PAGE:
lightED: Has the explosion of the lighting market in recent years surpassed your expectations?

We believe that the introduction of LEDs has really expanded the possibilities in the lighting market which has furthered opportunities for growth. The expectations have changed for what you can do with light which has really started to define new subsets within lighting that have spurred growth in the market.

lightED: What will be the key drivers in the US lighting market in the near-term (between now and 2020)?

Catlett: We think that both integrated luminaries and intelligent lighting solutions will continue to grow and drive the lighting market.

lightED: What does the future hold for light and connectivity?

Catlett: We have just hit the tip of the iceberg when it comes to light and connectivity. When you think of light being powered and virtually everywhere and it is the perfect beacon to expand connectivity and add intelligent operations to make us more efficient.

lightED: How will distributors play a role in the future of lighting sales?

Catlett: Distributors will be the knowledge holders aiding buyer’s with the best choices to meet their specific needs. The days of buyers just looking to replace the halogen or fluorescent from their local distributor are rapidly fading away. Distributors will need to ensure they are up to date on technology and will look more like a SaaS sales person of today.

lightED: How can distributors build a stronger relationship with designers and contractors to use the best light in the correct situations?

Catlett: Distributors will need to work closely with manufacturers to ensure they are providing more than the best light for the situations. It is getting to a point where quality light is assumed, but additional features and functionality to enhance the building’s aesthetic are becoming the driving force. Distributors will need to work closely with them, providing the designer with the look they are striving to achieve along with a reliable product that has all the functionality the contractor requires.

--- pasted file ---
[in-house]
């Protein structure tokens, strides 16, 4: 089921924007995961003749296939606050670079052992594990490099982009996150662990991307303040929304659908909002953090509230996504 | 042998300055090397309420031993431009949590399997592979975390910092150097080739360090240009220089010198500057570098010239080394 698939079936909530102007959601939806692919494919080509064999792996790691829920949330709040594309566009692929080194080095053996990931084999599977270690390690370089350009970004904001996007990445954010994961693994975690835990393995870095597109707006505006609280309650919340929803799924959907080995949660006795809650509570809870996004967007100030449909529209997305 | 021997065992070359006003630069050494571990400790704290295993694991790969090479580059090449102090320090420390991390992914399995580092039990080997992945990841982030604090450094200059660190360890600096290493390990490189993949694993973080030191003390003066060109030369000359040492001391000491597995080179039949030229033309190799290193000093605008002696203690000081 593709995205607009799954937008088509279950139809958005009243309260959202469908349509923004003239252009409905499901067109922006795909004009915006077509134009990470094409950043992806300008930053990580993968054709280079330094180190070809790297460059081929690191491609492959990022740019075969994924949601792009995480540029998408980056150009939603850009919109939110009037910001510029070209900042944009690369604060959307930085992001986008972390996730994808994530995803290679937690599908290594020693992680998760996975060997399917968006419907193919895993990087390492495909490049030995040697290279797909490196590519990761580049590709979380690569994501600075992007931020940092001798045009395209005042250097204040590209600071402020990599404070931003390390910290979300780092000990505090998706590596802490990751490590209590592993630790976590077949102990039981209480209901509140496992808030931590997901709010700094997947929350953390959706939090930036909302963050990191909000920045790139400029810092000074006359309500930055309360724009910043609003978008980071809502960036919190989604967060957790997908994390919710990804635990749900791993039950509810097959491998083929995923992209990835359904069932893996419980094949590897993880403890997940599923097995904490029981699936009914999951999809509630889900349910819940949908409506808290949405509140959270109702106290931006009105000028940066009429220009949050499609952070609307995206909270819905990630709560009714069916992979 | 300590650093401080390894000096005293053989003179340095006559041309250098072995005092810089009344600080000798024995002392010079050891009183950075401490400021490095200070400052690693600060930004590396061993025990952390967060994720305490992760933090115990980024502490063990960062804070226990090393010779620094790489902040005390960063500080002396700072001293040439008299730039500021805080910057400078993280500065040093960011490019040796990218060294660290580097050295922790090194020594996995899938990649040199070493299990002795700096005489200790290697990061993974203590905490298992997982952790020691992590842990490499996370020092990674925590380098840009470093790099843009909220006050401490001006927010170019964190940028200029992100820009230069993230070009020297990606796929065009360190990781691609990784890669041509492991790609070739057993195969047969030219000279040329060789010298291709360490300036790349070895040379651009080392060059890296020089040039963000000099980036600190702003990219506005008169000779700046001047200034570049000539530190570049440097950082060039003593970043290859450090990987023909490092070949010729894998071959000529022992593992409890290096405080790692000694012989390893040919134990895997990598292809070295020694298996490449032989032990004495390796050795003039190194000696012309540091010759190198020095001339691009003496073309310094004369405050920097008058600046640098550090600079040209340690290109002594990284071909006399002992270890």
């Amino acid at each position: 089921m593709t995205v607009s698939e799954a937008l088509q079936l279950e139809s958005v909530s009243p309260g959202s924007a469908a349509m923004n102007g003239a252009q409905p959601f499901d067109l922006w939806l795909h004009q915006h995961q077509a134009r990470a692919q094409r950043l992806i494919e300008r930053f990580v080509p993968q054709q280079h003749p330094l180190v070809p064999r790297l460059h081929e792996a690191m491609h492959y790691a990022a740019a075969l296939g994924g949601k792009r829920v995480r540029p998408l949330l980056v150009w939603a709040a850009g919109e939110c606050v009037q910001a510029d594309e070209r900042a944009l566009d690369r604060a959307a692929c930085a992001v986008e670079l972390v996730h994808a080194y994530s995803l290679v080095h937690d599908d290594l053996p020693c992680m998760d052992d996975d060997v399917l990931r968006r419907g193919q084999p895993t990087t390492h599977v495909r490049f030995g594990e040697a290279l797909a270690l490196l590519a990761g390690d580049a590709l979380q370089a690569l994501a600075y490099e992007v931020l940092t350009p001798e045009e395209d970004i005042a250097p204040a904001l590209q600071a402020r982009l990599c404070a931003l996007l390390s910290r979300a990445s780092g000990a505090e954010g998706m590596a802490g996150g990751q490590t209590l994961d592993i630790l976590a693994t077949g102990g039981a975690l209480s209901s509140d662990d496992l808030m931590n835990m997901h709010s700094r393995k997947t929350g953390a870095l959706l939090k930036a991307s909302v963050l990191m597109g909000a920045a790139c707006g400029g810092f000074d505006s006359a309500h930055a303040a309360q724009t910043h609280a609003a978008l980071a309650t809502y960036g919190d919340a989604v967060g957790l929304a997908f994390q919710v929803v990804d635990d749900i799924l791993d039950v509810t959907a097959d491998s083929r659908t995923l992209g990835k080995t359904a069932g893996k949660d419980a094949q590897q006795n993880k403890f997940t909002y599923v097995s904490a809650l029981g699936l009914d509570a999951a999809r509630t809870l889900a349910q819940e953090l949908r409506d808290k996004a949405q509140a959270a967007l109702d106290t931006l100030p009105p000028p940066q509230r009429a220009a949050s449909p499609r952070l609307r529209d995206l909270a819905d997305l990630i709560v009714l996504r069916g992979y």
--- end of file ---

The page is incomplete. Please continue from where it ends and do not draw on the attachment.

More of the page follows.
lightED: How will price impact the future of lighting?

Catlett: When looking just at screw-in bulbs, price has had a major impact on adoption as people initially struggled to pay significantly more for a truly superior product. I believe that lighting is at a interesting transitional point where you have a set of buyers only looking for the most affordable way to get lumens on the floor and a different set that just assumes proper light levels and is willing to pay more for additional features, functionality and aesthetic. As the expectation changes to the latter buyer, it will be interesting to see how the initial price impacts the sale and if the value transitions to ongoing service agreements.

lightED: What do you think the capabilities of light may one day become?

Catlett: I believe that light will become more than just lumens on the floor, but the centerpiece for all connectivity and everything that the digitization of lighting has to offer.